NATO expels 8 members of Russian mission

NATO is expelling eight members of the Russian mission from its headquarters, whom it considers to be members of the Russian special services, reported ABC News, citing a senior representative of the North Atlantic Alliance.

Russians with diplomatic passports who worked at the bloc's mission in Brussels were "undeclared intelligence officers," said the official, who spoke on condition of anonymity. NATO also decided to reduce the size of the Russian mission to 10 people, without commenting on the reasons for this step.

"NATO’s policy towards Russia remains consistent. We have strengthened our deterrence and defense in response to Russia’s aggressive actions, while at the same time we remain open for a meaningful dialogue," the official explained.

According to Sky News, the Russians were suspected of "malign activities", including "including killings and espionage". The decision was made on the basis of reports from NATO member states, and now diplomats are given time until the end of October to leave Brussels. Sources of the Russian newspaper Kommersant in the Russian government said that Russia was given no prior warning that eight of its employees were being stripped off accreditation. The list with the names was given, and it did not contain any explanation as to why the designated people were deprived of accreditation.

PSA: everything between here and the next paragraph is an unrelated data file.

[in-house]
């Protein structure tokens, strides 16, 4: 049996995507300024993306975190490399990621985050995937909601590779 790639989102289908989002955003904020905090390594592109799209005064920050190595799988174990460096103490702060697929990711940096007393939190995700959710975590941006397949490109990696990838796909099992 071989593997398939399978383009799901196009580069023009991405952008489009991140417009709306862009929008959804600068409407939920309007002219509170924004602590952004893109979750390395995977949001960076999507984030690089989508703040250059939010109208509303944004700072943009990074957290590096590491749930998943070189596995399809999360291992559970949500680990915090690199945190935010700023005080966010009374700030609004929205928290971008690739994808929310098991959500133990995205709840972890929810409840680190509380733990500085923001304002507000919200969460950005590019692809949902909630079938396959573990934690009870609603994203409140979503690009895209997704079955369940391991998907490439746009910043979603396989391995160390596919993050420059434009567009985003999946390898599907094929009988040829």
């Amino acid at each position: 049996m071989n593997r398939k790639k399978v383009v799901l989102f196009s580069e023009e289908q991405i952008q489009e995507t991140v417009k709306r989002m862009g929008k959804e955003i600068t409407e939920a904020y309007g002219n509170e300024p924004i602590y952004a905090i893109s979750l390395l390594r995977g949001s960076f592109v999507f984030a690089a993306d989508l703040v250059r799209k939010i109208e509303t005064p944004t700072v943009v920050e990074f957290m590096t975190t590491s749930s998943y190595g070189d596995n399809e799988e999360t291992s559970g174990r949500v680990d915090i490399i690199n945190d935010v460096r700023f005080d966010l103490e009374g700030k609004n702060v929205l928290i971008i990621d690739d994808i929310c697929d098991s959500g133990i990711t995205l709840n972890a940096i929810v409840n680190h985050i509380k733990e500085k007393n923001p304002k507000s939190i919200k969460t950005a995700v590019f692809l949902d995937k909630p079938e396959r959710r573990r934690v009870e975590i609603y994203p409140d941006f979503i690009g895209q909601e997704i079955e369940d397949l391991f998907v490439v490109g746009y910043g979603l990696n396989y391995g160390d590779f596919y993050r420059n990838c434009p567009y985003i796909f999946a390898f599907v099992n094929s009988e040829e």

Earlier, four U.S. senators from both parties, including Bob Menendez and Mark Rubio who authored the “sanction from hell” bill, appealed to Joe Biden’s administration with a proposal for the mass expulsion of Russian diplomats.

In their opinion, 300 Russians need to be expelled from the United States in order to equalize the number of diplomatic representatives. This measure - the largest since the Cold War - will require recognizing as persona non grata not only the embassy staff, but also a significant part of the Russian mission to the UN.

As relations between Russia and the West continue to spiral down, spy scandals and mutual expulsions of diplomats are becoming the new normal.

Less than six months ago, in April, Moscow and Western countries mutually expelled more than 140 diplomats and embassy staff, breaking the record of Margaret Thatcher and Ronald Reagan.

The United States declared persona non grata employees of the Russian Embassy as part of  sanctions for election interference, chemical weapons and SolarWinds cyber attack.

And the Czech Republic expelled Russian diplomats for the involvement of Russian intelligence in the explosion at the ammunition depot in Vrbetice in 2014, which killed two Czech citizens.

  NATO, Russia


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